Baidasan Al-Sa’adi

The time has come again to showcase the talent of Jordanian women with Souq Ne’meh 2018. By allowing a space for local women from impoverished areas to market their homemade products, Souq Ne’meh and the Women Economic Empowerment Project provide an opportunity to empower women by giving them a chance to chase their dream and in turn increase their family household income.

Souq Ne’meh is a one of a kind market, developed to support female entrepreneurs by aiding them in growing the sales of their home-made products. The Souq, held every Saturday in the Zaha Cultural Center of Khalda, enables the local women a venue to advertise and sell their products. Their home-made products range from food, cosmetics, handicrafts, home-accessories, and even clothing. By having their products exhibited in Souq Ne’meh, this allows the women's customer base to spread from their original governorate to that of Amman.

As a part of the project preparation, which is funded by UNDP Jordan and implemented in partnership with Princess Taghrid Institute for Development and Training (PTI), the local business women participated in sales and marketing training to enhance their skills as entrepreneurs in Souq Ne’meh. Here is what a few of the women had to say:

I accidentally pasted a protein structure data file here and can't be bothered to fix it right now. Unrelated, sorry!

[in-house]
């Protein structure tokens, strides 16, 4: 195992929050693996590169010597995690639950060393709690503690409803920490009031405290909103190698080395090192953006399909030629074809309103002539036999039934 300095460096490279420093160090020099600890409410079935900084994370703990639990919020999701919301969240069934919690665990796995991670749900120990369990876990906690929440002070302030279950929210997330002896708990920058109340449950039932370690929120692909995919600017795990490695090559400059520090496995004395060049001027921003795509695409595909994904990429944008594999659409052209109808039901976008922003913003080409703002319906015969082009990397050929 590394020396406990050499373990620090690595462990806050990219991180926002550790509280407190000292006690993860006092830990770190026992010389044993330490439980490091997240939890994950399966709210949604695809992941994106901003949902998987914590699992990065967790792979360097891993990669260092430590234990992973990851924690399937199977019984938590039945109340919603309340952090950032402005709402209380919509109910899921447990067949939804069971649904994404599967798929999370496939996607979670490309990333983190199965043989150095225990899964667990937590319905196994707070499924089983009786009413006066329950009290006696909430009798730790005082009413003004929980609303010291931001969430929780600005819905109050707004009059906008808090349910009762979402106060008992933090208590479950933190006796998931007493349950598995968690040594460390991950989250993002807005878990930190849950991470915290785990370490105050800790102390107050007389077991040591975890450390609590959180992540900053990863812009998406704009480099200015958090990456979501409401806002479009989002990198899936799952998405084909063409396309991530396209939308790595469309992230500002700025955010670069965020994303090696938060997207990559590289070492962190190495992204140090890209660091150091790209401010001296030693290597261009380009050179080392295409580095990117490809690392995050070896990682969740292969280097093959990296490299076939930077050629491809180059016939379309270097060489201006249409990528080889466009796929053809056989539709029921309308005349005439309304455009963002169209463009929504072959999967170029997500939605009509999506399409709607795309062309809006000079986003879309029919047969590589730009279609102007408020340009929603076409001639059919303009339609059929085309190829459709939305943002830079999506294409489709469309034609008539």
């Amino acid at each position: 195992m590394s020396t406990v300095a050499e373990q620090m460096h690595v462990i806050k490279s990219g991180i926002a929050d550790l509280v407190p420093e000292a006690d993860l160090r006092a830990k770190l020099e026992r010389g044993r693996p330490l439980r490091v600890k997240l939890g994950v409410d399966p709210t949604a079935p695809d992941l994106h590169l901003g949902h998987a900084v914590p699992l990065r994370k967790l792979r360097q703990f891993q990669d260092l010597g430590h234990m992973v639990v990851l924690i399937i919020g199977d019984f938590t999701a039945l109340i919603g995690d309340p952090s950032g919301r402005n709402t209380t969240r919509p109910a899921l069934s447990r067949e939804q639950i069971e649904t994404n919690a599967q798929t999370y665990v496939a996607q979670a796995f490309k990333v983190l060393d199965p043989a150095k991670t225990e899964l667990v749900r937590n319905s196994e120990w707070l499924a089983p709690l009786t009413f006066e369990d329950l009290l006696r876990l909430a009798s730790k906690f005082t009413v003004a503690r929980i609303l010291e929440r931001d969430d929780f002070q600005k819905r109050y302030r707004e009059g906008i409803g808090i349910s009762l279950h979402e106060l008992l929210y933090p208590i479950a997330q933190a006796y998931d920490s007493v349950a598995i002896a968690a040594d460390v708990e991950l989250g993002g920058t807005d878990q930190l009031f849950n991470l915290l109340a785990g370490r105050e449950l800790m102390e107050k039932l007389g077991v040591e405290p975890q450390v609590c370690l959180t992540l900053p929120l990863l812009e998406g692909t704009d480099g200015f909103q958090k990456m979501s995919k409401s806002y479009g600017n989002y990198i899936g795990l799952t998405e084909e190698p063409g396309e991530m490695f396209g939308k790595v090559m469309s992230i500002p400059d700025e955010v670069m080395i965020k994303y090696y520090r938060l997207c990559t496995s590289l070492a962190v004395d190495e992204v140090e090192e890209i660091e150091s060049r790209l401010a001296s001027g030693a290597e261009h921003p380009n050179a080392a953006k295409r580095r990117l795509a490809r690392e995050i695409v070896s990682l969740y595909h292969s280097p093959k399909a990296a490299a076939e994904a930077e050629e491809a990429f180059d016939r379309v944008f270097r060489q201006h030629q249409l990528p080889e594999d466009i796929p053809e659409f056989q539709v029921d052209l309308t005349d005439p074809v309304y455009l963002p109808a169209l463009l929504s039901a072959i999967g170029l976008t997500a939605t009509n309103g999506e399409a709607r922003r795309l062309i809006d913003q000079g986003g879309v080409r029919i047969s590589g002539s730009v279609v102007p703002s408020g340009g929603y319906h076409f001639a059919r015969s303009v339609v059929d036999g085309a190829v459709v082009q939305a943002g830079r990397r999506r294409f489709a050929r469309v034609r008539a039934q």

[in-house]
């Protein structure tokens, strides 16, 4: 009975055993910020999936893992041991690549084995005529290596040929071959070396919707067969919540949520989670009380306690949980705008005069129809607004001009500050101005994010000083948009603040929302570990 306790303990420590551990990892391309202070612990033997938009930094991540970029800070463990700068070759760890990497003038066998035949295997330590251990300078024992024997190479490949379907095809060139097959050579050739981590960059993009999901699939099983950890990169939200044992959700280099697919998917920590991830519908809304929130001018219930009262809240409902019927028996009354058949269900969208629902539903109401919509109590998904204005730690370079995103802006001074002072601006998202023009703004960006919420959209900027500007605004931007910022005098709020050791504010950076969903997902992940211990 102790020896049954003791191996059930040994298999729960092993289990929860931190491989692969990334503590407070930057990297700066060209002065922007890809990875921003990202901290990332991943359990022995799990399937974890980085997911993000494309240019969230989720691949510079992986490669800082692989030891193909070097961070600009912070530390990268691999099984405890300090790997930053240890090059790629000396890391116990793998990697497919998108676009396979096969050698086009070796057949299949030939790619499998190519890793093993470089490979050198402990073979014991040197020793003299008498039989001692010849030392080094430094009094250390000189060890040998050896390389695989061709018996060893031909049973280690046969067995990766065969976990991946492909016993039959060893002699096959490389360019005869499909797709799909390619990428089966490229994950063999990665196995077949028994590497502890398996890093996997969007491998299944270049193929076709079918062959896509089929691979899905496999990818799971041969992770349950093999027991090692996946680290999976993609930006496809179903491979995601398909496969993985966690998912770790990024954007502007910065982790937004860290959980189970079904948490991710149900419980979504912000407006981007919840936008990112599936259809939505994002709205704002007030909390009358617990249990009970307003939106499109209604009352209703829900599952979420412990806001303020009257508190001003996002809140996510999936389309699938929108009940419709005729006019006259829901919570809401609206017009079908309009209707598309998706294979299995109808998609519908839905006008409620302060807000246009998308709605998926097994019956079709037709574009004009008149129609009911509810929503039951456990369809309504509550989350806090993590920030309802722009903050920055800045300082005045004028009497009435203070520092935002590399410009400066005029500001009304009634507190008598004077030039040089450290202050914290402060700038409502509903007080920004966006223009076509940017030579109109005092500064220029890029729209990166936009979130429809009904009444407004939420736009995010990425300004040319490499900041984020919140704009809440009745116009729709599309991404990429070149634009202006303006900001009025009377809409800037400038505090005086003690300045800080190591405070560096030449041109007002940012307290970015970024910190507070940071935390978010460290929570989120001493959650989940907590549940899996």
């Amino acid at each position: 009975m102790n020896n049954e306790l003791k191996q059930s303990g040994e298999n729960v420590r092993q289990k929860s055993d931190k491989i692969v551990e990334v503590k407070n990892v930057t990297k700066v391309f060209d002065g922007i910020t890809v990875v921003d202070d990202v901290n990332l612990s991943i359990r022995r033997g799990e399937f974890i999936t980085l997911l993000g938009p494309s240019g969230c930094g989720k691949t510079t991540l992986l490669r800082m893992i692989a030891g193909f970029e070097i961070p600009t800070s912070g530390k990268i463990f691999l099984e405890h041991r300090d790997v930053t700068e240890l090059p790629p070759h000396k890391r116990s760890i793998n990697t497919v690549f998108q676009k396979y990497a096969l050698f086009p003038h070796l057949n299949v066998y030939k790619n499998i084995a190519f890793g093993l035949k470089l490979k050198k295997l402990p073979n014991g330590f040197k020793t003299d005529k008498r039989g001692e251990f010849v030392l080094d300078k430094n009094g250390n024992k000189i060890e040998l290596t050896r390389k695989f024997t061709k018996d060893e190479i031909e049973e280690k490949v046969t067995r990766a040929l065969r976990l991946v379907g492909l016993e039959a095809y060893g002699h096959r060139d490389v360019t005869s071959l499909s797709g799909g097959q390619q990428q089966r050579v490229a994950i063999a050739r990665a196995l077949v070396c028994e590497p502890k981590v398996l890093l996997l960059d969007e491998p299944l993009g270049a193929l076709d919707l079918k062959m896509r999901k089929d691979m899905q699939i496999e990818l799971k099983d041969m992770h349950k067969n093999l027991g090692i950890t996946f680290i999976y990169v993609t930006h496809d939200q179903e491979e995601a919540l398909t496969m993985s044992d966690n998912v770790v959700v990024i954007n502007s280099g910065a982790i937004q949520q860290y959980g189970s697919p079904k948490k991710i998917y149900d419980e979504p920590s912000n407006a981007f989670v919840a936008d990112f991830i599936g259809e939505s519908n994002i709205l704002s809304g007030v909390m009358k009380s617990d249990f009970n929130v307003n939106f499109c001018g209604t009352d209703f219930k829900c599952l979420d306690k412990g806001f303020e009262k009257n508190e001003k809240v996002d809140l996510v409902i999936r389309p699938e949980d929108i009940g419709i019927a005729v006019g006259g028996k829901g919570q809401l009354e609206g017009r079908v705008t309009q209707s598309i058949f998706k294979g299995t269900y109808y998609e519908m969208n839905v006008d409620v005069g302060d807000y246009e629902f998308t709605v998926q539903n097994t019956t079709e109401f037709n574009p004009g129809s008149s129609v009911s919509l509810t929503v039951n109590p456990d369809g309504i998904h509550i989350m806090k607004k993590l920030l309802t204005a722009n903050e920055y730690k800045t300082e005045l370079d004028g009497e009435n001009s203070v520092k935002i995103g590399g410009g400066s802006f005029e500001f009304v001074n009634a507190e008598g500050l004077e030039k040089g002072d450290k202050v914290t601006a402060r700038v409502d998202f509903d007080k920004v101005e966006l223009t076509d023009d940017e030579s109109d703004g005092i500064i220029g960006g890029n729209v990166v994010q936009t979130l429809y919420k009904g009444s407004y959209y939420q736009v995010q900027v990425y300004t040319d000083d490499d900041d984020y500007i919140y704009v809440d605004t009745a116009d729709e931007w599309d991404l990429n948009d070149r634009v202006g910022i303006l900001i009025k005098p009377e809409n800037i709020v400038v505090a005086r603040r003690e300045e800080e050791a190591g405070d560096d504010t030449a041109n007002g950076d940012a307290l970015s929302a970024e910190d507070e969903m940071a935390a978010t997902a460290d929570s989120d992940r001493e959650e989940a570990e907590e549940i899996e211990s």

Baidasan Al-Sa’adi:
“I come from Zarqa, where the opportunities are very limited. But after getting involved with Souq Ne’meh, I was able to open my own food business and do things my way.

Now, what I hope to do in the future is open my own shop in my home town and, hopefully one day, open other branches throughout Jordan.”  

Tasneem Al-Tarifi

Tasneem Al-Tarifi:

“I first heard about Souq Nemeh from my relatives outside of Amman. Initially, I wasn’t sure if I could be successful. But after using my own talent for cooking, I have created a business around healthy sweets for those trying to watch their weight. Without the market, I would not have been able to use my talent or help others. Today, thanks be to God, I am able to be entirely independent in my financial life.”


Tahira Al-Omoush

Tahira Al-Omoush:

“I am a designer for women’s fashion, and I hand make all of my products with the help of my sister. After working with UNDP I have been able to become completely independent. Before, I was an employee to others and I was very unhappy – I did not have room for my own ideas. Today, I am my own boss.” 


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